Why You Should Probably Skip the All-Nighters This Exam Period

Every student knows the feeling.  It’s like the desire to succeed in school, though quiet all year, gains herculean strength every November – December or April – June as we anxiously begin to prepare for final exams. Suddenly it seems like the only way to avoid the F of your life, is to spend almost every waking (and non-waking) hour cramming your brain.

STOP – step away from that can of Red Bull. Before you down yet another 5 Hour Energy with a cocktail of caffeine capsules, you really should pause and consider whether studying all-night will truly give you the results you expect.

Remember That Sleep + Memory Connection Thing?

In my post “One Incredibly Simple Way to Boost Your Memory for Exams” I highlighted the great research of Notre Dame Psychologist Jessica Payne who reported that one of the best things you can do to ensure you retain what you read is to get some sleep shortly after studying.

From observing some 207 students the researchers found that students’ memories were far better when they had slept shortly after learning, rather than when they had a full day of being awake after learning.

The main (obvious) point was simply: to improve your recollection of what you study, aim to sleep shortly after studying.

“Since we found that sleeping soon after learning benefited…memory, this means that it would be a good thing to rehearse any information you need to remember just prior to going to bed. In some sense, you may be ‘telling’ the sleeping brain what to consolidate,” Payne stated.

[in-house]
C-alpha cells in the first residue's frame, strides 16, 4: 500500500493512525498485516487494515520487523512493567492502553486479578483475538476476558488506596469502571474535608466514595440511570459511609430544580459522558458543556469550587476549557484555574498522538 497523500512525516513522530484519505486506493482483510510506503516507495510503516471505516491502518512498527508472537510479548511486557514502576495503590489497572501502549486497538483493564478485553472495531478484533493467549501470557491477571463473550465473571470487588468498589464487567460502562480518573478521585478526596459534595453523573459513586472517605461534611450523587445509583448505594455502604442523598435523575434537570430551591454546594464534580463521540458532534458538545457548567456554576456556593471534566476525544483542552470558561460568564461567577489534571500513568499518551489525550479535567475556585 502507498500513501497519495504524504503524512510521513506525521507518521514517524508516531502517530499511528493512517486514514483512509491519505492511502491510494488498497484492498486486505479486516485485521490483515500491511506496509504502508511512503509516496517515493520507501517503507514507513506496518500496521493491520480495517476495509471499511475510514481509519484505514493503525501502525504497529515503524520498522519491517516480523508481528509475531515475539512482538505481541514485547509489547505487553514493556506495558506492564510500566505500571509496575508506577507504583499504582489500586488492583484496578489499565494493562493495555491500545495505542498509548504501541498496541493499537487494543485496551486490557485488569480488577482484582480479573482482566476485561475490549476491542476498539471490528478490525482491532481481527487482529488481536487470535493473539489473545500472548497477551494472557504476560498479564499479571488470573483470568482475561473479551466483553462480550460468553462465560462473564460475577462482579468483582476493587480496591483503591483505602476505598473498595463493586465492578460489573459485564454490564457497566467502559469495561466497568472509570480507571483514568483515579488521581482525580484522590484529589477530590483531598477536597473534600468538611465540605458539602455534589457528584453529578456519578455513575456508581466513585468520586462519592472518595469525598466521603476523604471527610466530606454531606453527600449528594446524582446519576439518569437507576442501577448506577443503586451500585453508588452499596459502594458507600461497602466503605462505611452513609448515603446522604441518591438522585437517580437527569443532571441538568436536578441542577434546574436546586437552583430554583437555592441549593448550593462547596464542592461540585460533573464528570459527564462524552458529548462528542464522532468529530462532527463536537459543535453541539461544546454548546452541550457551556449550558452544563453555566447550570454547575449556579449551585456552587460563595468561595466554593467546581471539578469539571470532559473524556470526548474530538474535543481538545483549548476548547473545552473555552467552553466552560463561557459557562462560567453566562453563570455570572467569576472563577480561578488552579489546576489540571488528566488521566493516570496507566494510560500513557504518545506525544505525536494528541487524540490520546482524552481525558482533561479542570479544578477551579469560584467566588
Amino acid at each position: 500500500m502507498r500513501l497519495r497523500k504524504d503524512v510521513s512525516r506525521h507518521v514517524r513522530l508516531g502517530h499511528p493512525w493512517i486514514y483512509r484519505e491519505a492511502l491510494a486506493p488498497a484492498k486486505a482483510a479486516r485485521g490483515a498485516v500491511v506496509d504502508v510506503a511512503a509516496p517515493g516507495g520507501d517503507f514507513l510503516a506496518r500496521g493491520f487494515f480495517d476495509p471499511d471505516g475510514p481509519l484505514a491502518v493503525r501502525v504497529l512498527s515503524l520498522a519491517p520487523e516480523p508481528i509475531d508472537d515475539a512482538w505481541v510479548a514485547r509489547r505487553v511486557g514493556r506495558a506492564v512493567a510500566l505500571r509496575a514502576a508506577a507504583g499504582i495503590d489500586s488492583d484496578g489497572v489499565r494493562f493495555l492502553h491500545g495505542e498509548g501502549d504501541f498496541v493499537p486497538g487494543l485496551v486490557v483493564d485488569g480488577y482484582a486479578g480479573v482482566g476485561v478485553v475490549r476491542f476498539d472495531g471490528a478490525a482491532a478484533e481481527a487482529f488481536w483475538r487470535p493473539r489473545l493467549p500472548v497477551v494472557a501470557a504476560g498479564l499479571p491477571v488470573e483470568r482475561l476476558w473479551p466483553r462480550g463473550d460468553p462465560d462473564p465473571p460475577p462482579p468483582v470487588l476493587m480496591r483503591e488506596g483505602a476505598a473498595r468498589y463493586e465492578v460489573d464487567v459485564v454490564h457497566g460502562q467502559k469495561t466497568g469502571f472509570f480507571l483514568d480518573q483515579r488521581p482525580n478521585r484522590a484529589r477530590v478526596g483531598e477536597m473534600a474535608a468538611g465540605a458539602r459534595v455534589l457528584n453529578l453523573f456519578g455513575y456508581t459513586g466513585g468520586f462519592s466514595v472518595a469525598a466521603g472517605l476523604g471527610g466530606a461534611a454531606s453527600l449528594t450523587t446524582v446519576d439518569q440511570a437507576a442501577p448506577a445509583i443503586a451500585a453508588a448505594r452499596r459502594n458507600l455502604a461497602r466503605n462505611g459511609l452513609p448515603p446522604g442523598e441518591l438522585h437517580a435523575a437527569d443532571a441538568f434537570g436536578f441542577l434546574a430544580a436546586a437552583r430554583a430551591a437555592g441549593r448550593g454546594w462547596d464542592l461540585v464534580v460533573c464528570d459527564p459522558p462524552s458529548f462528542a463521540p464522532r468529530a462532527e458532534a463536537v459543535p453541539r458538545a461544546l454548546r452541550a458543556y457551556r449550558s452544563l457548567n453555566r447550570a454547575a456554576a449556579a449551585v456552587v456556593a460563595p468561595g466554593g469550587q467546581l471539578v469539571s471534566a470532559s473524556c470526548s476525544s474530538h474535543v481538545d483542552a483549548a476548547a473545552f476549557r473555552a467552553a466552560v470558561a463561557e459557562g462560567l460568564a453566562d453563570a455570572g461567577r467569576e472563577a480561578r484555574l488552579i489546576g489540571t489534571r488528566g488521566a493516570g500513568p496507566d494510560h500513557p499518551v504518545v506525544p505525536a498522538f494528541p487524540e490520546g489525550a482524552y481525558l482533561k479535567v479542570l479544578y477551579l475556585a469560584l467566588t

So Do All-Nighters Make Sense?

It depends.

When to Skip: If you study all night and then go all day without sleeping. It may seem to have “worked” for you (meaning, you got by, got the grade and so forth) but you may be selling yourself short. Perhaps, you could do even better another way. According to the research, you remember much less than you expect by going all night, then going all day.

When its Ok: If you study all night – perhaps because it’s quieter – but get some sleep in the morning before starting the day, then maybe you will give your brain the power it needs to retain the data. [What we don’t know from Payne’s research is how much sleep is necessary after study to boost the memory. Can one hour do?]

Whether you study at day or night, if you can, discipline yourself and structure your time to finish studying just before bedtime. Don’t go burning the candle at both ends though (all night and all day). Treat your brain and body right and you will get better results.

Have all-nighters always worked out for you? Do you plan to adjust your strategy?


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